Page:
On Finding My Voice
This video should be seen by every parent whose child gets a diagnosis.
I was 14 when I was first diagnosed with Anorexia Nervosa and Major Depressive Disorder. But instead of appropriate treatment and proper differential diagnosis, I spent the next 35 years being rediagnosed with the “diagnosis du jour.”
I have been labelled, as having among other things, Multiple Personality Disorder, Borderline Personality Disorder, Schizophreniform Disorder, Dysthmia, and Bipolar II Disorder, finally culminating in a psychiatrist deciding I had full blown Bipolar I (totally negating the fact that I had spent 35 years being given off label seizure drugs for my bulimia, enough topiramate to make anyone delusional and incomprehensible, not to mention the differential diagnosis for Bipolar I precludes ANY mania in the family history, of which there is none in mine and a childhood diagnosis with NO paranoid or psychosis prior to age 18, which was clearly documented.)
I continued to refute the doctors diagnoses and my friends went on to become lawyers and doctors, experts in their fields, while I, the Valedictorian of my high school graduating class, had no where to turn but to embrace my diagnoses and the assumption that I was broken beyond healing.
I was blessed with a wretched marriage that ended in me becoming delusional and psychotic from literally two years of sleep deprivation due to stress and depression. A friend in my new home town recommended a psychiatrist who specialized in sleep and mood disorders. After a careful differential diagnosis by his therapist, he confirmed that I had PTSD and major depressive disorder, and that all my other symptomatology could be related to these two diagnoses.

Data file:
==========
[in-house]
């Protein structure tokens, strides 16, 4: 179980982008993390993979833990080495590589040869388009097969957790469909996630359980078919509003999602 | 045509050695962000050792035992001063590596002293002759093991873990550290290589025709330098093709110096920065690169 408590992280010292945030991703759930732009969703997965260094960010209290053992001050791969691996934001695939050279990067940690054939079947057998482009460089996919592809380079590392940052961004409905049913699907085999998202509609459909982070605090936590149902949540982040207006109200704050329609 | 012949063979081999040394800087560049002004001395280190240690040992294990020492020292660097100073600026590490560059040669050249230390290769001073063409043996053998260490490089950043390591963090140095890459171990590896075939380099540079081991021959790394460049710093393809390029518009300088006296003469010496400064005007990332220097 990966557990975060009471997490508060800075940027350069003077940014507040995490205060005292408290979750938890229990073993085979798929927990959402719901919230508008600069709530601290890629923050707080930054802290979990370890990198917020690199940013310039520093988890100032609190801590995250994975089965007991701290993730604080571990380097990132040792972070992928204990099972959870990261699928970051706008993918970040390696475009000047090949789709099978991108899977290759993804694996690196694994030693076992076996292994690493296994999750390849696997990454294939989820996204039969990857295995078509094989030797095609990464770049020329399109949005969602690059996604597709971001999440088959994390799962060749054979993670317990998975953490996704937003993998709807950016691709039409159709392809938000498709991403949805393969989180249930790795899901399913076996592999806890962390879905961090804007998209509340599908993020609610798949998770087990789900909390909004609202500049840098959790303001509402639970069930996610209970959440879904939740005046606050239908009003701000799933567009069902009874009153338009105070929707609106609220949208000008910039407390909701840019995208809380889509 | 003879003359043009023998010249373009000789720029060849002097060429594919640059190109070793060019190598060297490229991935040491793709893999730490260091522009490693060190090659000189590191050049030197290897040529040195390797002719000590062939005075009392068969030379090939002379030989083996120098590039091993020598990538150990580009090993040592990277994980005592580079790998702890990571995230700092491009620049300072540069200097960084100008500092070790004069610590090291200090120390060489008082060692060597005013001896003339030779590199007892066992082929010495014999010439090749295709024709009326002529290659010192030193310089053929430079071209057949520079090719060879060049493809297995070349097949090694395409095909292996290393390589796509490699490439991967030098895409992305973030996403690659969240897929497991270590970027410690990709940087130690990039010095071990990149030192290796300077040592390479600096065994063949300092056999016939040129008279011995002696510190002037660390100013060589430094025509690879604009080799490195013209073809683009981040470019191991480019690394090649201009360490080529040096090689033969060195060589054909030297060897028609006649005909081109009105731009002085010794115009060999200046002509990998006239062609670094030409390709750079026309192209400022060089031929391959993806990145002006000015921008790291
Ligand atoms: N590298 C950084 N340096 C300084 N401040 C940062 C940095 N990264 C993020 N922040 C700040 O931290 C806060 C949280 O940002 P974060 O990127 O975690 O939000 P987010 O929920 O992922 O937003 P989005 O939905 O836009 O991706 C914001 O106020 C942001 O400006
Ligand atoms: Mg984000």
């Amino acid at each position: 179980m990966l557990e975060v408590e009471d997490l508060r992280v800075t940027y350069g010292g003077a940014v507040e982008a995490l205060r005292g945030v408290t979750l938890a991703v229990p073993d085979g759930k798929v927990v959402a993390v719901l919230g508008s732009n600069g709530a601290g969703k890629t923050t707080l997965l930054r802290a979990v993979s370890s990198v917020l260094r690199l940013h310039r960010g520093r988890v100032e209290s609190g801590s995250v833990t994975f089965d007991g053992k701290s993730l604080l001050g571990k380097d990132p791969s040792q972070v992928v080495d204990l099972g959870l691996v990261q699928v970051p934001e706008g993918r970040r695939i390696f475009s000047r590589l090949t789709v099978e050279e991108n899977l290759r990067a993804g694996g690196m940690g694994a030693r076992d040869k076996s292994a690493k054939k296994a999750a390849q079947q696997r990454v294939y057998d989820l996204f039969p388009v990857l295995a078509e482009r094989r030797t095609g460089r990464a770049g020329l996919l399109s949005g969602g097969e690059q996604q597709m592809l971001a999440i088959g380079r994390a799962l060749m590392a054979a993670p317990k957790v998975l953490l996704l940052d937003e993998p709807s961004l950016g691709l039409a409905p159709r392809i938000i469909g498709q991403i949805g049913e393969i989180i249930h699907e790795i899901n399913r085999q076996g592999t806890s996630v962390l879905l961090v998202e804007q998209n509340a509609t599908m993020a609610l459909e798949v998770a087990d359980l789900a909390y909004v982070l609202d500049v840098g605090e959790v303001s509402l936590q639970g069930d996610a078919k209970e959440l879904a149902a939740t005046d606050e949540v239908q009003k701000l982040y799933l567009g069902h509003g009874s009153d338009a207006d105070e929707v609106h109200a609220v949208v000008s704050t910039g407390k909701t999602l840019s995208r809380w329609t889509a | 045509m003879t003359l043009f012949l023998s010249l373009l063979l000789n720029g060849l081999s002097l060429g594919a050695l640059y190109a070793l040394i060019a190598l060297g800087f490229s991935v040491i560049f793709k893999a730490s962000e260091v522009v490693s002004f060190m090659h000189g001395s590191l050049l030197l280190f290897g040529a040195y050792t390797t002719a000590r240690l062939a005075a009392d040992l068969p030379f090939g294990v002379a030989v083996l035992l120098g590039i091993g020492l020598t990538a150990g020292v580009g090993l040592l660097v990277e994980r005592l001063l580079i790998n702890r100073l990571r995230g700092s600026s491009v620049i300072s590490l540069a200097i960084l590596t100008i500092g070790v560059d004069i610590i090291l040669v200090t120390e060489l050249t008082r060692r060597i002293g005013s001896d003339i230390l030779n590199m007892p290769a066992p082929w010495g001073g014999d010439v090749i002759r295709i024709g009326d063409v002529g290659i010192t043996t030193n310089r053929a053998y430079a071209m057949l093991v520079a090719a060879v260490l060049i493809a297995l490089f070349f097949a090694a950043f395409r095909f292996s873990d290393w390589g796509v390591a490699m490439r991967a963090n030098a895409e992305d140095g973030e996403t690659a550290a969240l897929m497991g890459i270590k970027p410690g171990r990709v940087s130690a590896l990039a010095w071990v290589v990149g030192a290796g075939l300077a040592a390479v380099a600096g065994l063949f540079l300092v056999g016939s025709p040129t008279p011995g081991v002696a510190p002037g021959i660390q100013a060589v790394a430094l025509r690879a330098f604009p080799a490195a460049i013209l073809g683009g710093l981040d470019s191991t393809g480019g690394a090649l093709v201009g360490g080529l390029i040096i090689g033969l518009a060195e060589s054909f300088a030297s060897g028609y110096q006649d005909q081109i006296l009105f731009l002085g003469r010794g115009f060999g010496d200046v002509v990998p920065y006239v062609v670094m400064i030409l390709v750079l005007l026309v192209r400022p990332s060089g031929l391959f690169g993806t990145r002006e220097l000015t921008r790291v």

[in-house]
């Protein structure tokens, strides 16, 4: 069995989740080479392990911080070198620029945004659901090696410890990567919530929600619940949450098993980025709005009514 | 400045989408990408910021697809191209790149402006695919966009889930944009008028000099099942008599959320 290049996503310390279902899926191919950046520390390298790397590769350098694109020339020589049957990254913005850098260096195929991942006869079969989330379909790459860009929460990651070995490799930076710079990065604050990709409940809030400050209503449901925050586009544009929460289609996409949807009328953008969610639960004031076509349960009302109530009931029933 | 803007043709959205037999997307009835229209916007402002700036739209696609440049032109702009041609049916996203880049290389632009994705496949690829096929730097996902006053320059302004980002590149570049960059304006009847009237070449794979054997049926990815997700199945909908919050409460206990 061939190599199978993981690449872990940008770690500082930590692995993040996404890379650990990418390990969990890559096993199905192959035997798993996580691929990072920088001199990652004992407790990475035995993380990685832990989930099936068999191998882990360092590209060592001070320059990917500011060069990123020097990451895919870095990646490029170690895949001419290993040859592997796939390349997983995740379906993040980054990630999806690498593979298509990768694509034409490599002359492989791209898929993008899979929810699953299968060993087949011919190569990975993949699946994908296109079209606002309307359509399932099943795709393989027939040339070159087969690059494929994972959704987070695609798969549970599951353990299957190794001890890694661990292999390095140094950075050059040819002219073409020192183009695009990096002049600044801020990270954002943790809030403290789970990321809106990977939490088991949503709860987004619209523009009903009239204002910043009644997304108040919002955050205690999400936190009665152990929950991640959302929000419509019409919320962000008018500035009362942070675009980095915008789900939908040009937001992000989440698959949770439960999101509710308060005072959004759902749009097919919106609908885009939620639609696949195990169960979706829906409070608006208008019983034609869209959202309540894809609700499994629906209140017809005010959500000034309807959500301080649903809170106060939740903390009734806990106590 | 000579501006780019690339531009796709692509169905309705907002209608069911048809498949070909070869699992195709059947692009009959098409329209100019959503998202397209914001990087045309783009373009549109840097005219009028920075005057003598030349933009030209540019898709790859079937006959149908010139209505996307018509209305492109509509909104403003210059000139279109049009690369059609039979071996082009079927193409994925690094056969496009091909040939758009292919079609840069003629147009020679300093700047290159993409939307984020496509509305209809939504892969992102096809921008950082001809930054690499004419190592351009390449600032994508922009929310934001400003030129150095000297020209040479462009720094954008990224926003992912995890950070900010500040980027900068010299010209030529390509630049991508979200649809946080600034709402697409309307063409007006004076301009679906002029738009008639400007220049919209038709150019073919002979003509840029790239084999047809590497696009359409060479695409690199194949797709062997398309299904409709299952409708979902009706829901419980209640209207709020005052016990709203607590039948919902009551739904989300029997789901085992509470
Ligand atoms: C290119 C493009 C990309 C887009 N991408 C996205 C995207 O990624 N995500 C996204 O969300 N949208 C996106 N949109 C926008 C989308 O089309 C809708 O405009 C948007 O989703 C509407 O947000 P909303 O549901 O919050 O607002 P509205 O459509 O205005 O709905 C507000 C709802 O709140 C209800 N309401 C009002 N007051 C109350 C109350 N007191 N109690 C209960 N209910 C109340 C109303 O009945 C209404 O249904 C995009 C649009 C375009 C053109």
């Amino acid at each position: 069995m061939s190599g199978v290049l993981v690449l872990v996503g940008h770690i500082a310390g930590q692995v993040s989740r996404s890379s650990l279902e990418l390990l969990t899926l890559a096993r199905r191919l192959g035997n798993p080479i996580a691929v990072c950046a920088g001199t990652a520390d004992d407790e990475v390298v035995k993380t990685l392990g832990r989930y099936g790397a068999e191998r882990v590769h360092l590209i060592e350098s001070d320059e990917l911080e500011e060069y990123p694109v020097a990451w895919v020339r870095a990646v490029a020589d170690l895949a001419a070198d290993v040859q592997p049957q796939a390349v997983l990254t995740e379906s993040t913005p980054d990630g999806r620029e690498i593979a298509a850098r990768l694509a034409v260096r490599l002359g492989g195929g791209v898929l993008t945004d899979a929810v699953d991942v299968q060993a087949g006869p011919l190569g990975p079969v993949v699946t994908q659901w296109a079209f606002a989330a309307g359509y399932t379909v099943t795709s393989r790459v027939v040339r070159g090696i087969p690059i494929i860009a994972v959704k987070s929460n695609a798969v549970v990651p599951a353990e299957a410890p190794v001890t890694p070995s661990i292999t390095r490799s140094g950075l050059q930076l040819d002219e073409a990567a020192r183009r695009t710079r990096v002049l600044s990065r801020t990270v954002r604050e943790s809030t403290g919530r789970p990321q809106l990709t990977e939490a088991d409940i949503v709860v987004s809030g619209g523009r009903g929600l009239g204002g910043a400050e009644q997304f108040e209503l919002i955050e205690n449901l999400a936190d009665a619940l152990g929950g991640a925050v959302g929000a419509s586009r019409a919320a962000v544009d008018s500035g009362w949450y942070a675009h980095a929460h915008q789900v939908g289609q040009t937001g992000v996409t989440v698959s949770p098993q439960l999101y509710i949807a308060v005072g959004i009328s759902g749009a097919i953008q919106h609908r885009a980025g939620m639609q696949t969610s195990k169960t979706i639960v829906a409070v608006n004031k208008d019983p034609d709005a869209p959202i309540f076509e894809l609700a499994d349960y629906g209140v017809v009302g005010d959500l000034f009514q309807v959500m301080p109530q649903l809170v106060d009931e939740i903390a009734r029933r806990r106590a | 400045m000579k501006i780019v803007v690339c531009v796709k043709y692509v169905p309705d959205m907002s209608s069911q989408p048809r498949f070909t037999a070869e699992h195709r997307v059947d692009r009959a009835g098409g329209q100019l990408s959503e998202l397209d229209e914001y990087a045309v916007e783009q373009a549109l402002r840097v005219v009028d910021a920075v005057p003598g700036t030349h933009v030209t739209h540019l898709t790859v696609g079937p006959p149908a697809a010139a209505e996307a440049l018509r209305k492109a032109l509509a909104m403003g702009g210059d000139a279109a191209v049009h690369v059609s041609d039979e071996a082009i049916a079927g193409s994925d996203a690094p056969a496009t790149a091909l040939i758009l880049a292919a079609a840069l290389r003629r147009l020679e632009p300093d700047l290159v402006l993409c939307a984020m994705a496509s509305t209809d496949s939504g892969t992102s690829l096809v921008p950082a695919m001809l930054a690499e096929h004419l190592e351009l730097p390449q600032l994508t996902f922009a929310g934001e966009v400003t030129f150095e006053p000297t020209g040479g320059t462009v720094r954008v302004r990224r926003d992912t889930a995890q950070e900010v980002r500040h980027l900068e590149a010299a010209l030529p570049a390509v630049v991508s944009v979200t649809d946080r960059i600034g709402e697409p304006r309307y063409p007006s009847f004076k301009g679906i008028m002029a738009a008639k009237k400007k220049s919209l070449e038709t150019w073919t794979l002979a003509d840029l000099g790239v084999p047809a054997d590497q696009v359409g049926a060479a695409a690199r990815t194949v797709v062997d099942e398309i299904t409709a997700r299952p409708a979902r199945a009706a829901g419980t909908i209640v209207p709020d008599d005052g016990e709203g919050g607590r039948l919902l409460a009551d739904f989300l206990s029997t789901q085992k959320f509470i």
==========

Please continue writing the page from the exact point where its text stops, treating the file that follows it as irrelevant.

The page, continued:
The application of Ocaam’s Razor has saved my life. The simplest explanation is often the right one. I was sexually abused as a child, something I hesitated to speak about until I was in my twenties, and I was right, because the mental health field does not know how to treat people with abuse histories who only get worse with talk therapy. For some of us, the road to the future lies in leaving the past with the dead.
I am divorced and working on my depression on a daily basis. The doctors who told me I was “non compliant” with therapy because I did not want to talk about my experiences were WRONG and did me a terrible injustice of stigmatizing me and putting me in their diagnostic boxes while sending their children to Ivy League institutions on the fees they got from “treating an incurable woman, the sickest they had ever seen.”
I am far from incurable, but it is going to take me a long time to shrug off the insidious labels with which the mental health profession has labelled me. From the age of 14, I studied psychiatry because the still small voice in my head told me I was not like the other people who had been given the diagnoses I was being given. I left behind my love of writing and music and chemistry because I was so determined to find out why I was having so much trouble getting appropriate treatment.
I am forever grateful to my friends and family for not giving up on me, and this post to dedicated to Anne Gnassi Bauman, MD, my high school friend and hero, who sent me this link … and who never gave up on me when I retreated behind a wall of diagnoses and disappeared for decades from my friends and family.
Mental illness is worse than stigmatized in this society, it it pathologized beyond the point of reason. Everyone has their “stuff, ” and yes, major depression and PTSD are very real, very difficult issues to address. But they are not a death sentence, no more so than diabetes or any other chronic illness.
One must be willing to find hope and gratitude where one can, and to ask for help, and to TAKE it, and to do the hard work you must do to overcome the challenges that come to one on a daily basis. G-d bless my friends and family for believing that there was a “me” inside all those specious labels, and I am not denigrating those folks who are legitimately suffering from these life threatening conditions. I’m just saying that for me, the labels did not pertain, and I am proud that I have outlived their deleterious effect on my life.
Life can go on, one must just be prepared to deal. Bring it on!